Paul McCartney thrills fans with 'secret' L.A. record store show

By | June 28, 2007 at 6:06 AM

Hollywood music emporium Amoeba Records has long been considered one of America’s coolest record stores, but it got even cooler when it was paid a visit on Wednesday, June 27 by none other than Sir Paul McCartney. The legendary former Beatle made a rare appearance at the shop to play an intimate live gig that was by far Amoeba’s biggest event yet. Diehard Macca-maniacs camped out on Sunset Boulevard for three days and flew in from as far away as Japan to attend the free “secret” show, and the legendary former Beatle rewarded their devotion with 90 minutes of Fab Four classics, songs off his hot-selling new Memory Almost Full album, and plenty of amusing stage banter and audience interaction to make this a truly special treat for his fans.

After Amoeba shut its doors to the public at 4pm and McCartney warmed up his band with a little freeform piano jamming, the fans who’d been patiently waiting for days were finally allowed inside, and they filed in whooping, cheering, brandishing cardboard signs, and in some cases wearing Beatle-branded clothing from head to toe. “Yes, we’re all very excited,” announced one Amoeba employee as he tried to keep the audience under control. “If you cut us, we’d shoot rainbows out!”

The excitement grew even more when McCartney’s former bandmate Ringo Starr entered the building and walked through the crowd, prompting many shrieking lookie-loos to climb up on the record bins to get a closer look and snap photos. And then, at 8:15pm, McCartney and his band appeared on Amoeba’s tiny stage and tore into “Drive My Car,” and the store exploded like it was the scene of the Beatles’ JFK airport landing four decades ago.

McCartney seemed equally elated to be there, cracking jokes throughout the show and frequently making comments about how bizarre it felt to be playing such a small venue. At one point he asked for a moment of silence, saying, “I’d just like to take a moment to take this all in!” Later, he likened the surreal scene to “something from a film. It looks like Village Of The Damned”; he then requested the audience to pose like extras in the horror film to complete the effect.

McCartney interacted with the audience in other hilarious ways, whether it was mimicking the fans’ unintelligible shouting, serenading one celebrating concertgoer with “Happy Birthday,” demanding that the crowd make wacky noises on cue, jokingly telling one babbling fan to “shut up” when she interrupted one of his between-song anecdotes, or asking the fans to nod their head in time to the Memory Almost Full song fittingly titled “Nod Your Head.” At one point he sheepishly admitted, “I keep getting sillier and sillier!” (example: when he inexplicably and comically played the ragtime piano ditty “You’ve Got The Cutest Little Babyface”), but no one at Amoeba seemed to mind. Throughout the show, McCartney simply appeared to be having a total blast, really cutting loose, and the sense of joy in the room was as huge as it was mutual.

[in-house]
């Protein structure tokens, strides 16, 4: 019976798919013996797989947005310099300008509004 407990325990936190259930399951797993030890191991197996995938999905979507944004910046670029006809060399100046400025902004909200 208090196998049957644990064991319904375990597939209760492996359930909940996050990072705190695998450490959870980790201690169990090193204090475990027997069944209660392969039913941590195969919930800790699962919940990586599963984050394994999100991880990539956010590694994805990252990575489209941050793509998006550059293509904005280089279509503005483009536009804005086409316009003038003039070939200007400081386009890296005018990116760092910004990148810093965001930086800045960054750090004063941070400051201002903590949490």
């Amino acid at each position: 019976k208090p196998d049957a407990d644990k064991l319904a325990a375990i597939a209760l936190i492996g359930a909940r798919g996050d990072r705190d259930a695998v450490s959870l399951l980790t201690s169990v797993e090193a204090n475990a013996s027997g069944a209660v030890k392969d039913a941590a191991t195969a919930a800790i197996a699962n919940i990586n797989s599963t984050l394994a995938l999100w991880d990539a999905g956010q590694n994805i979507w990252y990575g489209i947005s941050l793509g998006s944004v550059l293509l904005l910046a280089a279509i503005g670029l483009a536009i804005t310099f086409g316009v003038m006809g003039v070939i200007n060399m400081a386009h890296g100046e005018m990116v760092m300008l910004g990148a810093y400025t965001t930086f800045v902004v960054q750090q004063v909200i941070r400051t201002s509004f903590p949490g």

However, there were a few serious moments too, like when McCartney played “Hey Jude” or “Let It Be.” But the most touching part of the show came when he performed, solo and acoustic, “Here Today,” off 1982’s Tug Of War. Written originally for his late bandmate John Lennon, McCartney dedicated the song to “people that we miss tonight,” and cried out, “Let’s hear it for John! Let’s hear it for George and Ringo!” He appeared to become genuinely choked up during the song, but he made it through, and afterwards quipped, “We’re grownups, we can cry if we want!”

Other songs played this evening included Memory Almost Full’s “Only Mama Knows,” “That Was Me,” “House Of Wax,” and new single “Dance Tonight,” as well as Beatles hits like “I’ll Follow The Sun,” “The Long And Winding Road,” “Blackbird,” “Get Back,” “Back In The U.S.S.R.,” “Lady Madonna,” and “I Saw Her Standing There.”

As McCartney and his band took their final bow, one clever fan tossed a stuffed ram onstage (a reference to his 1971 solo album, Ram), and dozens more held up bright yellow signs that read, “Gratitude 4 Paul” (a reference to the Memory Almost Full track “Gratitude”). But tonight, it seemed McCartney was just as grateful to be there. This was an evening full of memories indeed.

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